/// <see cref="HttpContext" /> instead of the WinForms specific <see cref="CallContext" />.  
/// Discussion concerning this found at http://forum.springframework.net/showthread.php?t=572
/// </summary>
private Dictionary<string, ISession> ContextSessions
{
    get
    {
        if (IsInWebContext())
        {
            if (HttpContext.Current.Items[SESSION_KEY] == null)
                HttpContext.Current.Items[SESSION_KEY] = new Dictionary<string, ISession>();

            return (Dictionary<string, ISession>)HttpContext.Current.Items[SESSION_KEY];
        }
        else
        {
            if (CallContext.GetData(SESSION_KEY) == null)
                CallContext.SetData(SESSION_KEY, new Dictionary<string, ISession>());

            return (Dictionary<string, ISession>)CallContext.GetData(SESSION_KEY);
        }
    }
}

private bool IsInWebContext()
{
    return HttpContext.Current != null;
}

private Dictionary<string, ISessionFactory> sessionFactories = new Dictionary<string, ISessionFactory>();
private const string TRANSACTION_KEY = "CONTEXT_TRANSACTIONS";
private const string SESSION_KEY = "CONTEXT_SESSIONS";

public bool HasOpenTransactionOn()
{
    return HasOpenTransactionOn(DefaultConfigFile);
}

public void CommitTransactionOn()
{
    CommitTransactionOn(DefaultConfigFile);
}

public void CloseSessionOn()
{
    CloseSessionOn(DefaultConfigFile);
}

public void ForceCloseSessionOn()
{
    ForceCloseSessionOn(DefaultConfigFile);

}

public void ForceCloseSessionOn(string sessionFactoryConfigPath)
{
    ISession session;
    if (ContextSessions.TryGetValue(sessionFactoryConfigPath, out session))
    {
        if (session.IsOpen)
        {

            session.Close();
        }
        ContextSessions.Remove(sessionFactoryConfigPath);

    }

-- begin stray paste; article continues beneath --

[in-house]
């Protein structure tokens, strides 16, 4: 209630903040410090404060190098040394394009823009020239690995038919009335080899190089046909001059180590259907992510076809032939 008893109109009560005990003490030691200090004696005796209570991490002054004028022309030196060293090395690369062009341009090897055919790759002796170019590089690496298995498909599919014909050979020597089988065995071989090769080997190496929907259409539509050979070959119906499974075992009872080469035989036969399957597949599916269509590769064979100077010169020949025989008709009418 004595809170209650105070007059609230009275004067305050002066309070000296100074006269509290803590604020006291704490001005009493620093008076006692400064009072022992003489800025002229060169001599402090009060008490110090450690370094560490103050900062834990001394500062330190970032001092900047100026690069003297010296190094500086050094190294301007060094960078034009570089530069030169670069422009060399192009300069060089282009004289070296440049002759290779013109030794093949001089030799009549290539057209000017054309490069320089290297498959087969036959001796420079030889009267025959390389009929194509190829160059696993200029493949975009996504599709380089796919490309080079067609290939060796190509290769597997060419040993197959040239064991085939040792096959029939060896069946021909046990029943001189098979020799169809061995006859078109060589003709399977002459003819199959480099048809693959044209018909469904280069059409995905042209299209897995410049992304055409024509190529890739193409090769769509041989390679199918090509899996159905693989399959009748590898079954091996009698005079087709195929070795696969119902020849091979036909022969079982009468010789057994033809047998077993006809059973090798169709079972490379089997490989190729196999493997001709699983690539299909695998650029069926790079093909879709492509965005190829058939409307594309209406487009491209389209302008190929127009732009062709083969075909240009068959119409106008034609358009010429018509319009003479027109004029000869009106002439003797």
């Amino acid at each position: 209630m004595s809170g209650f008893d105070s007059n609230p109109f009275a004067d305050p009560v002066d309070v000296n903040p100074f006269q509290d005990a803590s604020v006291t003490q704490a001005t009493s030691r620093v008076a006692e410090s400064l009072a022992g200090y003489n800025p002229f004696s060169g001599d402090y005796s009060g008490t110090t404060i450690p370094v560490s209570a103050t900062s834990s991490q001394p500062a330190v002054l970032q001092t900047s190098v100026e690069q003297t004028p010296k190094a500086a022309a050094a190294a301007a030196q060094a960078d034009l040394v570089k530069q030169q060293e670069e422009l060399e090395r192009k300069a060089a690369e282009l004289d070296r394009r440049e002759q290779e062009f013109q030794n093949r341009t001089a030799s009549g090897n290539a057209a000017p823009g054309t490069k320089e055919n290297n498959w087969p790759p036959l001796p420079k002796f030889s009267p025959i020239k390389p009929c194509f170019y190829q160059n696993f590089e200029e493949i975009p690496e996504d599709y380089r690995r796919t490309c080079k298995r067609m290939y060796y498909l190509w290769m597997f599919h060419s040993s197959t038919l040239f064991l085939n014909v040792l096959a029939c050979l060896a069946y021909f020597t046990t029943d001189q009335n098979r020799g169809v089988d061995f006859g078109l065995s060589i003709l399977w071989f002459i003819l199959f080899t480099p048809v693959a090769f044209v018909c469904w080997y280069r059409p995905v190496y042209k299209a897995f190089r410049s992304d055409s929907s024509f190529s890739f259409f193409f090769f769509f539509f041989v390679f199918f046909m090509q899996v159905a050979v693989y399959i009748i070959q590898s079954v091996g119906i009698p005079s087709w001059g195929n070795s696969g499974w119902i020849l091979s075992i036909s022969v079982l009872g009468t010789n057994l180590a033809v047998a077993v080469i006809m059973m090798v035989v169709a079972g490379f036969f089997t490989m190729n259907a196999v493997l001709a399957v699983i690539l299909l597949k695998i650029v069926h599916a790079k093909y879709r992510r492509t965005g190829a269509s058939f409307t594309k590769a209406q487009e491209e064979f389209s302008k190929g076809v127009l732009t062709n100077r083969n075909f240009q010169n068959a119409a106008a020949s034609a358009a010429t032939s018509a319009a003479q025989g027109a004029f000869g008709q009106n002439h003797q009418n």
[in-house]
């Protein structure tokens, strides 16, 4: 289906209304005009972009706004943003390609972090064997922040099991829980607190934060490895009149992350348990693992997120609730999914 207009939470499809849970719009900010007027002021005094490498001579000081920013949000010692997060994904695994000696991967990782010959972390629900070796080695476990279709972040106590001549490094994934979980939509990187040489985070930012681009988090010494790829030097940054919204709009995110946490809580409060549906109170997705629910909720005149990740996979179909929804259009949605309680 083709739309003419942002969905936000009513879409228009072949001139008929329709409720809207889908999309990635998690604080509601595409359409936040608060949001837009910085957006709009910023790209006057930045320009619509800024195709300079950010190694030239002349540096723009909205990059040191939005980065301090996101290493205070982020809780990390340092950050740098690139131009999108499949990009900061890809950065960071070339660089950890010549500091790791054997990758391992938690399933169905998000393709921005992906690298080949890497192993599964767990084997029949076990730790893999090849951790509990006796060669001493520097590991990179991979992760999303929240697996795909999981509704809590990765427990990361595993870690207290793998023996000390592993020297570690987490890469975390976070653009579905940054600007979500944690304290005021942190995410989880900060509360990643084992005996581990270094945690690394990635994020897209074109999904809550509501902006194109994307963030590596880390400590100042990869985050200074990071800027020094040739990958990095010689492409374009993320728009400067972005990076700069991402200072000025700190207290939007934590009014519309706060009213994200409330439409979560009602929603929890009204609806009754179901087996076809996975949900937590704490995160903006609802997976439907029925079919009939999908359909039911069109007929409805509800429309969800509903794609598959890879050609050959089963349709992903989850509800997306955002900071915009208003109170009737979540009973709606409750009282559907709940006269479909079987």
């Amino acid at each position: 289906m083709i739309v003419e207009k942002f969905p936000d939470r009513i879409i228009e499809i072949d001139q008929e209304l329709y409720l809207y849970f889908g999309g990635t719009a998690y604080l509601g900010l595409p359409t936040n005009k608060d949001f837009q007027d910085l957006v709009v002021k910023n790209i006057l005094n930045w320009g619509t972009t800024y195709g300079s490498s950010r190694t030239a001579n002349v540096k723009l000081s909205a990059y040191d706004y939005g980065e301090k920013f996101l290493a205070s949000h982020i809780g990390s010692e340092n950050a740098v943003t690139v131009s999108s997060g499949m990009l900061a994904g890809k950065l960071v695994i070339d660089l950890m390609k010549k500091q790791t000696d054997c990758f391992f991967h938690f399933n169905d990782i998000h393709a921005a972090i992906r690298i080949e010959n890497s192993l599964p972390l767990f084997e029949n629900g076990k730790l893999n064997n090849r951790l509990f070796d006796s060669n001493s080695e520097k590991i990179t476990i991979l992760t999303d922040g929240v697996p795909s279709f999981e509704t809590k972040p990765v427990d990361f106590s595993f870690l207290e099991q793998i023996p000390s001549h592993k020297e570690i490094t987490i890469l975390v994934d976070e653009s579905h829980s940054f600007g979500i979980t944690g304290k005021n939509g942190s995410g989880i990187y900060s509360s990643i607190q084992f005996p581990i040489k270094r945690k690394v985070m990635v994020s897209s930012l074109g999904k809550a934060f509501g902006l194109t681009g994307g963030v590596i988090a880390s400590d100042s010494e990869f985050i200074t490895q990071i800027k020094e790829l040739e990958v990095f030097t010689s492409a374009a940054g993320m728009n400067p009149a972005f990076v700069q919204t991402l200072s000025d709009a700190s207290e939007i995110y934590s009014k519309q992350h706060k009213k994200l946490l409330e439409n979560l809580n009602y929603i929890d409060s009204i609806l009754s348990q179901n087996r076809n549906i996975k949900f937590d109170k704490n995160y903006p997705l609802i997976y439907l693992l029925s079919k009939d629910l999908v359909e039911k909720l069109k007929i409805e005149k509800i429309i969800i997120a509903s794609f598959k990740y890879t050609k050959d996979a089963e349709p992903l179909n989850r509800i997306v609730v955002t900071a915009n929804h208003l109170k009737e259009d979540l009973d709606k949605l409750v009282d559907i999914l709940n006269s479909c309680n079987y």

}

public void BeginTransactionOn()
{
    this.BeginTransactionOn(DefaultConfigFile);
}

public void RollbackTransactionOn()
{
    this.RollbackTransactionOn(DefaultConfigFile);
}

}

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Good stuff. Using NH 3.2, it works great with one mod: I had to change HasOpenTransactionOn to use transaction.IsActive. Here's why. –  Evan Haas Feb 16 '12 at 4:26
    
Ohh nice! Thanks much –  JoshBerke Feb 20 '12 at 16:43

I've had great success in the past using Spring.NET's NHibernate support modules. See http://www.springframework.net/downloads/Spring.Data.NHibernate/. You should be able to use the OpenSessionInView module and extend your DAOs off of the NHibernateSupport DAO to get full management support of the open session in view pattern.

Additionally, although I've never tried it, you should be able to use the above stated framework even if you opt out of the reset of Spring.NET's offerings (namely IoC and AOP).

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I recommend checking out Ayende's Rhino Commons library. The documentation is a bit sparce at the moment, but once you are up and running, working with NHibernate will be MUCH easier.

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I have written a blog post on this where I use the managed web implementation of contextual session handling. Maybe that is what you are looking for?